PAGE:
In the normal embryo, the abdominal portion of the foregut is visibly divided into the esophagus, stomach and proximal duodenum by the fifth week (Larsen 2001). During the fifth week, the stomach starts out as a straight tube but since there is differential growth of its dorsal and ventral wall, the greater curvature will become more elongated than the lesser curvature. Continued differential expansion of the superior part of the greater curvature gives rise to the fundus and cardiac incisure by the end of the seventh week.
During the seventh and eighth weeks, the stomach will rotate 90° around a craniocaudad axis. The former anterior portion will form the right side of the stomach and the former posterior portion becomes the left side of the stomach.
The stomach is relatively fixed in the abdominal cavity at the esophagogastric junction and at the pyloroduodenal junction. Furthermore, there are four different ligaments which will fix the stom ach: the gastrohepatic ligament, the gastrosplenic ligament, the gastrocolic ligament and the gastro-phrenic ligament.
The stomach is classically divided into the fundus, being the upper most portion, the body, which is the largest part, the antrum, at the distal end, and the pylorus.
Due to the above mentioned rotations of the stomach, the presumptive duodenum will bend into a C shape and will be displaced to the right until it lies against the dorsal body wall and becomes secondarily retroperitoneal. A system of digestive glands develops from endodermal buds of the duodenum, including the liver parenchyma, the gall bladder and their ducts (derived from the hepatic diverticulum), as well as the pancreatic parenchyma and its ducts (derived from the fusion of the dorsal and ventral pancreatic ducts) (Fig. 3.1).
The duodenum is typically divided into four portions. The first portion is relatively mobile in contrast to the rest of the duodenum which is fixed in the retroperitoneal cavity. The second descending portion of the duodenum is in close contact with the pancreas and receives the common bile duct and duct of Wirsung in its midportion. The third portion is horizontally oriented and is ventrally crossed by the superior mesenteric artery (SMA) and superior mesenteric vein (SMV). The fourth ascending portion will turn ventrally to the duodenojejunal junction, which is additionally held in place by the ligament of Treitz.
The stomach and proximal duodenum are derived from the embryonic foregut and will therefore receive their blood supply from the celiac axis. Part of the third portion and the entire fourth portion of the duodenum depend on the superior mesenteric artery because of their midgut origin.
The gastrointestinal (GI) tract also starts out as a short, straight tube (Larsen 2001). This tube will then elongate and will become fixed in the abdominal cavity by a very complicated process. The proximal duodenojejunal loop and the distal cecocolic loop are able to pull adjacent bowel along with them. Before the tenth week of embryonic life, both loops will independently rotate 270° in a counterclockwise direction around the SMA and return to the abdominal cavity. This results in the actual position of the duodenum with the duodenojejunal junction at the left side in the upper abdomen. On the other hand, the cecum will finally lie in the right lower quadrant and the transverse colon anterior to the SMA. When the process of rotation is finalized, the bowel is fixed in this position by the mesentery. The normal mesentery extends from the left upper quadrant at the ligament of Treitz to the cecum in the right lower quadrant and is broad based.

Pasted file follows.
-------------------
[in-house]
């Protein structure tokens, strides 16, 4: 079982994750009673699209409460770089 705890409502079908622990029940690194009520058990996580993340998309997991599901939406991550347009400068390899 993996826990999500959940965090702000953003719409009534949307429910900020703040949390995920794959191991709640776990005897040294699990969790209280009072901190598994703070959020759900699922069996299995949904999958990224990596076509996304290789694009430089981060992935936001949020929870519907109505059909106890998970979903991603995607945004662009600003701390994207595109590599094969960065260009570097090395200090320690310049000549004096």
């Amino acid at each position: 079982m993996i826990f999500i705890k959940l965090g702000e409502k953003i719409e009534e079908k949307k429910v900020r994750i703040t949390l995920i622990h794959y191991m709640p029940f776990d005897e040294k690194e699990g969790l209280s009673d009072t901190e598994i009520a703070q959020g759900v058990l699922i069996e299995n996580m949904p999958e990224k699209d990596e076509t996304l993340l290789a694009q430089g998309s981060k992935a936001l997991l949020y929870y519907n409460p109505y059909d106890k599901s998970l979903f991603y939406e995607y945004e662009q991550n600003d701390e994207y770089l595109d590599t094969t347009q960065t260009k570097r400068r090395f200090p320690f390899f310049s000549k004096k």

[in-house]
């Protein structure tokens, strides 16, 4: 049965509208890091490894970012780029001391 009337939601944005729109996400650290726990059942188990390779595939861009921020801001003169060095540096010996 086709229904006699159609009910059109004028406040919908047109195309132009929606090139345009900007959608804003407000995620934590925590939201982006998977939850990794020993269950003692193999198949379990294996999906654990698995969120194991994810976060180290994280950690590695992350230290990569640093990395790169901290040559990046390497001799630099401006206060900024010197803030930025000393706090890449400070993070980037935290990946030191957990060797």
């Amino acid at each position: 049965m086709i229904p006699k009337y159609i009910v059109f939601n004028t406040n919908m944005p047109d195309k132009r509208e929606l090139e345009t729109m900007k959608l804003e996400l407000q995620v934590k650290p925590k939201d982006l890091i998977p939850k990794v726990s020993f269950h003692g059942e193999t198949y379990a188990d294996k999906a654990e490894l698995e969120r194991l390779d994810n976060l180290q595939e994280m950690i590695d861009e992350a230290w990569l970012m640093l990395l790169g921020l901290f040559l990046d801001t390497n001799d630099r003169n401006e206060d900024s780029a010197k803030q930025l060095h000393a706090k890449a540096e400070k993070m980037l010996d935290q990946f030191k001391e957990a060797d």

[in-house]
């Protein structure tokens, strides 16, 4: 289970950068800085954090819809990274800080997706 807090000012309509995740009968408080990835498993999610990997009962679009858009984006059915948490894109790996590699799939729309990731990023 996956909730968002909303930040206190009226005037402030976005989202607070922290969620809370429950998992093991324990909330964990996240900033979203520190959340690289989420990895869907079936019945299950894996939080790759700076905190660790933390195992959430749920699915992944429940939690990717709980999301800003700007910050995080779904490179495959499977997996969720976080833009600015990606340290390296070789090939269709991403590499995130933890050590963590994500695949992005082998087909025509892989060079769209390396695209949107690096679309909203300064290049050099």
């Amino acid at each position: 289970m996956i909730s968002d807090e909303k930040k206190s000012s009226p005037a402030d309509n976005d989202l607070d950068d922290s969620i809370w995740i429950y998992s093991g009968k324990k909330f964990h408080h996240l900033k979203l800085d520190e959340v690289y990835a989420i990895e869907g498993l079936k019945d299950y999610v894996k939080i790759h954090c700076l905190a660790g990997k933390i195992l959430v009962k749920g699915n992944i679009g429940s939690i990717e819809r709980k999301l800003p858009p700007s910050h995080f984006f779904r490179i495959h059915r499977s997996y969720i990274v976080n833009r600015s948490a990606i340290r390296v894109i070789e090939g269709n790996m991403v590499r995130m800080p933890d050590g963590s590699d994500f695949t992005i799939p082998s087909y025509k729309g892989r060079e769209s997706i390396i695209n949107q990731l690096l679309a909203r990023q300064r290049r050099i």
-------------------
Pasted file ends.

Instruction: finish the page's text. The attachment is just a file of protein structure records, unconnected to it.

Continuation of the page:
The bolus from the esophagus will arrive in the stomach, where digestion takes place until ingredients are sufficiently broken down to be passed into the intestine for further digestion and absorption. The gastric wall consists of the mucosa with the muscularis mucosae, submucosa, muscularis externa and serosa. The mucus produced by the mucous surface cells and mucous cells of the glands protects the stomach lining from damage due to hydrochloric acid and pepsin secreted by the gastric glands. The rugae or longitudinal folds of the empty stomach are consistent with the mucosa and
Ventral 1 n Dorsal } Pancreas
Ventral 1 n Dorsal } Pancreas
Fig. 3.1. Normal embryology and anatomy of the foregut and organs of digestion submucosa. The muscularis externa of the stomach consists of three smooth muscle layers: an inner oblique, a middle circular and an outer longitudinal. These muscle layers are responsible for the 'gastric motility' in receiving large volumes of ingested food and fluids during a meal, in mixing the ingested food with gastric juices and in propelling the gastric contents into the small intestine.
The wall of the duodenum is, like the gastric wall, divided into the mucosa, submucosa, muscu-laris externa and serosa. The main function of the duodenum is the digestion of nutrients (Ross and Romrell 1989).
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